CITY SPACE LIGHT GAMES/
Installations in the City
Elena Kropaneva and Vladimir Zlokazov (Russia), Daniel Iregui (Canada), AlexP (Netherlands), Yiannis Kranidiotis (Greece), Non Grata (Estonia), Caspar Lootsmann (Estonia), Mihkel Tomberg (Estonia), Alyona Movko (Estonia), Vello Vinn and KIWA (Estonia)
We are used to judging architecture and public art according to traditional understanding - as everlasting symbols of power for future generations to see. What event would be more suitable to change this understanding than a light art festival?
Architecture plays a big part in the development of our mentality and art in public space definitely intervenes in the way we perceive and understand our surroundings. Nowadays, when reality and VR have become intermixed, similar concepts could successfully become parts of cityscape, as they already have in our daily life. For example, games played a crucial role in Surrealism and Dadaism, but as the essence of games has moved on, the concept should also change. While contemporary art field already acknowledges the theory of “art game” (interactive new media digital software art), the question is how to bring this idea into the city.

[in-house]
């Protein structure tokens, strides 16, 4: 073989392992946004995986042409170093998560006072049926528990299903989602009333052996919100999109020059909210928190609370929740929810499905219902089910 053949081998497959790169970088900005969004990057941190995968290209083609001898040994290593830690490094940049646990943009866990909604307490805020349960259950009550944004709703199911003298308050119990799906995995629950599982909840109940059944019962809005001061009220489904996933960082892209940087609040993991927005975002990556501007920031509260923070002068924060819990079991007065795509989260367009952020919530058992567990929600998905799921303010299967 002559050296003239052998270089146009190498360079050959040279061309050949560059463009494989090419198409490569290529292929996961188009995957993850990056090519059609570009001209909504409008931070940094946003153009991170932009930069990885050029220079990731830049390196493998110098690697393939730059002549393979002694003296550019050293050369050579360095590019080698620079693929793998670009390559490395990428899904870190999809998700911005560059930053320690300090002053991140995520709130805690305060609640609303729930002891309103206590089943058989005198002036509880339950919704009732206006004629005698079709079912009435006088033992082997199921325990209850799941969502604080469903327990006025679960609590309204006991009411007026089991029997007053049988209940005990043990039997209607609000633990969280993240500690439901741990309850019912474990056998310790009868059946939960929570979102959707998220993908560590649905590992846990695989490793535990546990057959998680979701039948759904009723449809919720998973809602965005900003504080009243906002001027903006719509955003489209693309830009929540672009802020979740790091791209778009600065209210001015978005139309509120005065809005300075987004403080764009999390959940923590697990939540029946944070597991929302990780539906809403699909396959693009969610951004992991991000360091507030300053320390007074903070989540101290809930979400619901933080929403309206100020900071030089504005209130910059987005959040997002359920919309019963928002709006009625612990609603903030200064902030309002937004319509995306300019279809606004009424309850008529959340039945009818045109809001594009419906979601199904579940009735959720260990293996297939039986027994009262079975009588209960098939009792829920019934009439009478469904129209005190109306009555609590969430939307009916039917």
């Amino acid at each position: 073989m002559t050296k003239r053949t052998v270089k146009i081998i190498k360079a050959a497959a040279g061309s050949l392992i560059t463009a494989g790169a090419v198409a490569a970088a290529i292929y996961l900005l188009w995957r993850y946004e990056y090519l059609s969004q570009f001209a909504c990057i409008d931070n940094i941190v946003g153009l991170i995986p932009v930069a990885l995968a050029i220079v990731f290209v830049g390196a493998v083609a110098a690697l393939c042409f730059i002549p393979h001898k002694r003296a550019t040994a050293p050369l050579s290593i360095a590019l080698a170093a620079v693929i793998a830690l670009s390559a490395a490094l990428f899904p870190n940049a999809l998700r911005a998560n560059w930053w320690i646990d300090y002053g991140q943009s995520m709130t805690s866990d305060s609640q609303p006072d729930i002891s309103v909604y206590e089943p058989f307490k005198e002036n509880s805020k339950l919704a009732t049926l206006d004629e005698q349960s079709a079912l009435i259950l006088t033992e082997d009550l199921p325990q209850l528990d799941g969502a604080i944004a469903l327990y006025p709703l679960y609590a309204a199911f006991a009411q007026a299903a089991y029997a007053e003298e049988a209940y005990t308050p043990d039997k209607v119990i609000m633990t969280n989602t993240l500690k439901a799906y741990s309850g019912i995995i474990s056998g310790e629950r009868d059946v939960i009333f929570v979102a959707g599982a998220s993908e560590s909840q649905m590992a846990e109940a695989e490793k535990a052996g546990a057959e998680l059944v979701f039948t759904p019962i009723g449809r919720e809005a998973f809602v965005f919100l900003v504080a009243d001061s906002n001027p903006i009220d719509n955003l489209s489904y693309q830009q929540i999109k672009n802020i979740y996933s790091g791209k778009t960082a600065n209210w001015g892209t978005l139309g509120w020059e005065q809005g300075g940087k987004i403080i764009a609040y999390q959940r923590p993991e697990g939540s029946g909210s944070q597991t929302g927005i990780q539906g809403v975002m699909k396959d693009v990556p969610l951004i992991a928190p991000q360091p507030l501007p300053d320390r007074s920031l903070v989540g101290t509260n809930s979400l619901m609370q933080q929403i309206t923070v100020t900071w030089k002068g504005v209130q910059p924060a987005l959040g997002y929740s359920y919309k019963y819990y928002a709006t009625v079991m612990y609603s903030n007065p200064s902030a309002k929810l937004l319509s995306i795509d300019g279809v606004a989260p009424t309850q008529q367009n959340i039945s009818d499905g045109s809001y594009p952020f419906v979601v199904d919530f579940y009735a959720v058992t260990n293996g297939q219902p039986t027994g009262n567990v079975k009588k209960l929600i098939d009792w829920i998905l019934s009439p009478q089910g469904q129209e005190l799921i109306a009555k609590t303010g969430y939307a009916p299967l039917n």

We understand the importance of sustainability in everyday life and therefore, the art of a light festival should also support the ideas of reusability, detachability, changeability, flexibility. Do you remember how as a child you could start a game with nothing, playing with stones or sticks or empty bottles, or running around and catching sun spots? As Joseph Beuys declared - anything could be art.
Our surroundings have a great impact on our society and therefore, it should be a rich mixture of different opportunities. So let's invite playfulness into the city!